“But now the Lord my God hath given me rest on every side, so that there is neither adversary (SATAN) nor evil occurrent” (I Kings 5:4).
“And the Lord stirred up an adversary (SATAN) unto Solomon, Hadad the Edomite: he was of the king’s seed in Edom” (I Kings 11:14).
“And God stirred him up another adversary (SATAN), Rezon, the son of Eliadah, which fled from his lord Hadadezer king of Zobah.”
“And he was an adversary (SATAN) to Israel all the days of Solomon” (I Kings 11:23, 25).
In these cases, the translators have translated the word, and by this means have fenced off the notion of diabolical interference in the matters recorded, which would certainly have sprung up if the word had been “Satan” instead of adversary. In one or two other cases, however, they have not translated the word, but simply transferred it in its Hebrew form, unaltered, to the English version, thus mystifying the idea of the original, and giving countenance to the popular Satanic theory.
A notable instance of this is found in the narrative of Job’s trials. “Satan” here plays a conspicuous part, and of course the common English reader thinks of the creature variously denominated the Devil, Lucifer, Old Harry, the Old Gentleman, the Prince of Darkness, Old Nick, Old Scratch, Sooty, Old Horny, the Gentleman in Black, etc. He sees the monster with horns, hoofs, and tail, bloodshot eyes, and fiery sceptre, every time he encounters the word “Satan” in the narrative; and a vivid imagination will supply the clanking of chains, the hissing of fire and smoke, and the general accessories of Satanic dignity, according to popular conceptions. This is purely owing to a mistaken use of the word, borrowed from bygone days of intense darkness. If the reader will substitute “the adversary” for “Satan,” which is done marginally in recent editions of the Bible, he will read strictly according to the original, and escape popular devilism.
But who was the adversary, it may be asked, who proved such a terror to Job, against whom he exerted such power? All the answer that can be made is, that there is no information as to who he was in particular. His title would show that he was an enemy of Job, and probably of the sons of God in general—a wicked, overbearing lord, whose envy and malice were only equal to the dominion he seems to have exercised. It is impossible to be more specific than this, in saying who he was. We can say who he was not. He was not the horned and sulphurous monster of popular superstition, for he did not come from “hell” to attend the assembly of the sons of God, but from “going to and fro in the earth.” He was not the “devil” of popular theology, who is so coy of spiritual influence that he flies when the Bible is presented, or the godly fall on their knees; for he came boldly into the blaze of the divine presence, among a crowd of worshippers. He was not the arch-fiend, who is represented to be on the alert to catch immortal souls, and drag them into his fiery hold; for he had his eye on Job’s estate and effects, and ultimately got his envious malice to take effect on Job’s body. The probability is he was a powerful magnate of the time—a professed fellow of the sons of God—but an envious and despiteful malignant, who looked on Job with evil eye, and sought to effect his ruin.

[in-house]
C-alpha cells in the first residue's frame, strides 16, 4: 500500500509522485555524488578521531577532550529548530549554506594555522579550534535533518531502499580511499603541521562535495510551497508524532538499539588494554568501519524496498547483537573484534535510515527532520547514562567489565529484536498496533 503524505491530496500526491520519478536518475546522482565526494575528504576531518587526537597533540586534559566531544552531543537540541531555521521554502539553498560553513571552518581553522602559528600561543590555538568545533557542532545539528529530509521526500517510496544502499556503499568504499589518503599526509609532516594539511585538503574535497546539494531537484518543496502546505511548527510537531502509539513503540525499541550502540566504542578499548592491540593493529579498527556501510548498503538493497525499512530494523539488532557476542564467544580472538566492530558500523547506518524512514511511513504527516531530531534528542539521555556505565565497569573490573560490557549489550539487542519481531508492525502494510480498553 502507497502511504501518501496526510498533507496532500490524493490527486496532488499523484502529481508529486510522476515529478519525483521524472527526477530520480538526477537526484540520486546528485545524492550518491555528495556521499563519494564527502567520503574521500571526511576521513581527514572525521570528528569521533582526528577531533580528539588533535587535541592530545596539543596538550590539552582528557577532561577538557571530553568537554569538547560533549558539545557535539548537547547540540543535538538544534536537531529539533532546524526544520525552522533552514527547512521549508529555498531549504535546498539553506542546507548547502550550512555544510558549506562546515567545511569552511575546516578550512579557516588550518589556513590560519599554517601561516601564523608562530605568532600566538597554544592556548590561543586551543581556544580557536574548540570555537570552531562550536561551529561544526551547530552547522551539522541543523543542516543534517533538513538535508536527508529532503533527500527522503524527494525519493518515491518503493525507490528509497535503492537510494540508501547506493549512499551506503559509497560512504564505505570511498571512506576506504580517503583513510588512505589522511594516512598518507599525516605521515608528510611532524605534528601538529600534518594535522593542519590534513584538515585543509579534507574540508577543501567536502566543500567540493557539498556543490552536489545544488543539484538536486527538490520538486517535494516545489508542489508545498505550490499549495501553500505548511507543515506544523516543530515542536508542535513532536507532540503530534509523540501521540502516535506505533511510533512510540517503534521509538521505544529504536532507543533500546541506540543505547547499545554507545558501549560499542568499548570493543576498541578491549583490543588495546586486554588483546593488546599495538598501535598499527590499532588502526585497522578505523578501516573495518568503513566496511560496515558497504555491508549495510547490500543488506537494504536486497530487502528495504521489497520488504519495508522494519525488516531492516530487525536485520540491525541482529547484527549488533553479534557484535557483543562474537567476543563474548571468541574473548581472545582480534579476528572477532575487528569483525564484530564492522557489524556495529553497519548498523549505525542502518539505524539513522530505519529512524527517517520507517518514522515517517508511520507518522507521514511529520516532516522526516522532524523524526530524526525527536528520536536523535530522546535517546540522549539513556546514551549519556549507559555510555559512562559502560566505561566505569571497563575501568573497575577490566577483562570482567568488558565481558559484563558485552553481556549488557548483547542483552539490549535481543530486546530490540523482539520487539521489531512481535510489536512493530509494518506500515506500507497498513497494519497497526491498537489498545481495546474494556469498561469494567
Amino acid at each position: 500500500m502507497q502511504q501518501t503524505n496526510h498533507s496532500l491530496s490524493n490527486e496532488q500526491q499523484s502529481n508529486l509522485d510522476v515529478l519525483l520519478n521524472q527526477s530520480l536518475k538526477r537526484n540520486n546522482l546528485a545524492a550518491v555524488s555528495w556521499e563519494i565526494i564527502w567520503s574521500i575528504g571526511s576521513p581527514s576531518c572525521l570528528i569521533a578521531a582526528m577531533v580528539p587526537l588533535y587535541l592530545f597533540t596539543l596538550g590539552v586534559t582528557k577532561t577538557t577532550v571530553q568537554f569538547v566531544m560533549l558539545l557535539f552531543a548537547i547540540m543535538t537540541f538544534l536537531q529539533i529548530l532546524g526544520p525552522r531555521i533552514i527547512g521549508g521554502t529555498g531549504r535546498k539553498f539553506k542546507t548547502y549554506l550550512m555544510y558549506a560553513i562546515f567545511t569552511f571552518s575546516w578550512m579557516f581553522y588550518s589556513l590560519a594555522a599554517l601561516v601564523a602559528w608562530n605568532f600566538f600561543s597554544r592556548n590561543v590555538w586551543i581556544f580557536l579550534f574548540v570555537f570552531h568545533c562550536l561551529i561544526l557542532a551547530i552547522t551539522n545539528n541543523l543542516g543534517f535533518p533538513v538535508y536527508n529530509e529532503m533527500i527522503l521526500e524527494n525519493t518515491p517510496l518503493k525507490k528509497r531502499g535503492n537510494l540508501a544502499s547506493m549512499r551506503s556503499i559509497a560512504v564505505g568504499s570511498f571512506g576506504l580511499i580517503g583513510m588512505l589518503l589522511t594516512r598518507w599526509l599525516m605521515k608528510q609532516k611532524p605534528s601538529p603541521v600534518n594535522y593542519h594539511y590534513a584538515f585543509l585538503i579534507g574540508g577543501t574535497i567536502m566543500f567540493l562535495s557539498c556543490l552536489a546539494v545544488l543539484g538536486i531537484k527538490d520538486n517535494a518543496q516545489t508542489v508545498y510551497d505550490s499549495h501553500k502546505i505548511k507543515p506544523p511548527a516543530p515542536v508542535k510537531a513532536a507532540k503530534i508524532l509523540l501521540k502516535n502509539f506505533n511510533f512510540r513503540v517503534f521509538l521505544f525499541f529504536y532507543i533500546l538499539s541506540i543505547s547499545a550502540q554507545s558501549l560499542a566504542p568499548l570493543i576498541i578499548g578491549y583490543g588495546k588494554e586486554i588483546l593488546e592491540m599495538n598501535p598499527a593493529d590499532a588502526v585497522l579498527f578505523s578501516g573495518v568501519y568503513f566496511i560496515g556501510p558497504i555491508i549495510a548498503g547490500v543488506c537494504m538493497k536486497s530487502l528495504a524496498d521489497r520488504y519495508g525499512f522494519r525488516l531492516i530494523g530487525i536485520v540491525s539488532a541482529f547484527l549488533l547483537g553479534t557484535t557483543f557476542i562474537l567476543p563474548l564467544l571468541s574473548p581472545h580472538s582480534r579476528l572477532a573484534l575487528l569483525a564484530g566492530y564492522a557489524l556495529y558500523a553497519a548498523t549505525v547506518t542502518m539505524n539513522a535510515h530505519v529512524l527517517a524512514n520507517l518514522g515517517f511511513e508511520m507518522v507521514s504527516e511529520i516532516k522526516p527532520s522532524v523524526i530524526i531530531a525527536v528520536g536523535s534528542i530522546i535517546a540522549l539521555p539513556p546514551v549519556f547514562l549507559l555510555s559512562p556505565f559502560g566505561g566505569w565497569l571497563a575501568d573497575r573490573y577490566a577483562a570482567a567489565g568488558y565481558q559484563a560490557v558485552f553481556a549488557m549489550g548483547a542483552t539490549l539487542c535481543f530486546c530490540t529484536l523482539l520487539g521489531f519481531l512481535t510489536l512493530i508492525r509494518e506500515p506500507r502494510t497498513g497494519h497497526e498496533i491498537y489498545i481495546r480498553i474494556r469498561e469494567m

But, you say, what about the calamities of tempest and disease that befell Job? Was it in the power of a mortal man to control these? The answer is these were God’s doings, and not the adversary’s. “Thou movedst ME against him, to destroy him without cause” (chapter 2:3). This is the language in which God describes Satan’s transaction in the matter. It was God who inflicted the calamities at the adversary’s instigation. This is Job’s view of the case: “Have pity upon me, O ye my friends,” says he, “THE HAND OF GOD hath touched me” (chapter 19:21). And the narrator, in concluding the book, says: “Then came there unto him all his brethren … and they bemoaned him, and comforted him over all the evil THAT THE LORD HAD BROUGHT UPON HIM” (chapter 42:11). But even supposing the adversary had actually wielded the power that affected Job, that would no more prove him a supernatural agent, than do the miracles achieved by Moses prove him to have been no man. God can delegate miraculous power even to mortal man.
The three other cases in which Satan is untranslated are the following:—
“And Satan stood up against Israel, and provoked David to number Israel” (I Chron. 21:1).
“Set thou a wicked man over him, and let Satan stand at his right hand” (Psa. 109:6).
“And he showed me Joshua the high priest standing before the angel of the Lord, and Satan standing at his right hand to resist him. And the Lord said unto Satan, The Lord rebuke thee, O Satan, even the Lord that hath chosen Jerusalem,” etc. (Zech. 3:1, 2).
With regard to the first, the adversary seems to have been God; for we read in II Sam. 24:1, “The anger of the Lord was kindled against Israel, and HE moved David against them to say, Go, number Israel and Judah.” The angel of God was a Satan to Balaam, as we have seen, and, in this case, God proved a Satan to Israel. Moved, doubtless, by the general perversity of the people, He impelled David to a course which resulted in calamity to the nation.
In the second case, it is evident that Satan (margin, an adversary) is synonymous with “wicked man” in the first half of the verse. The second part of the verse is the first part repeated in another form, as is so frequently the case in Hebrew writing, e.g., “He washed his garments in wine, and his clothes in the blood of grapes.” “Thou wilt not leave my soul in hell; neither wilt Thou suffer Thine Holy One to see corruption.” On the same principle, a wicked man standing over the subject of David’s imprecations, was Satan standing at his right hand; of course, not the orthodox Satan.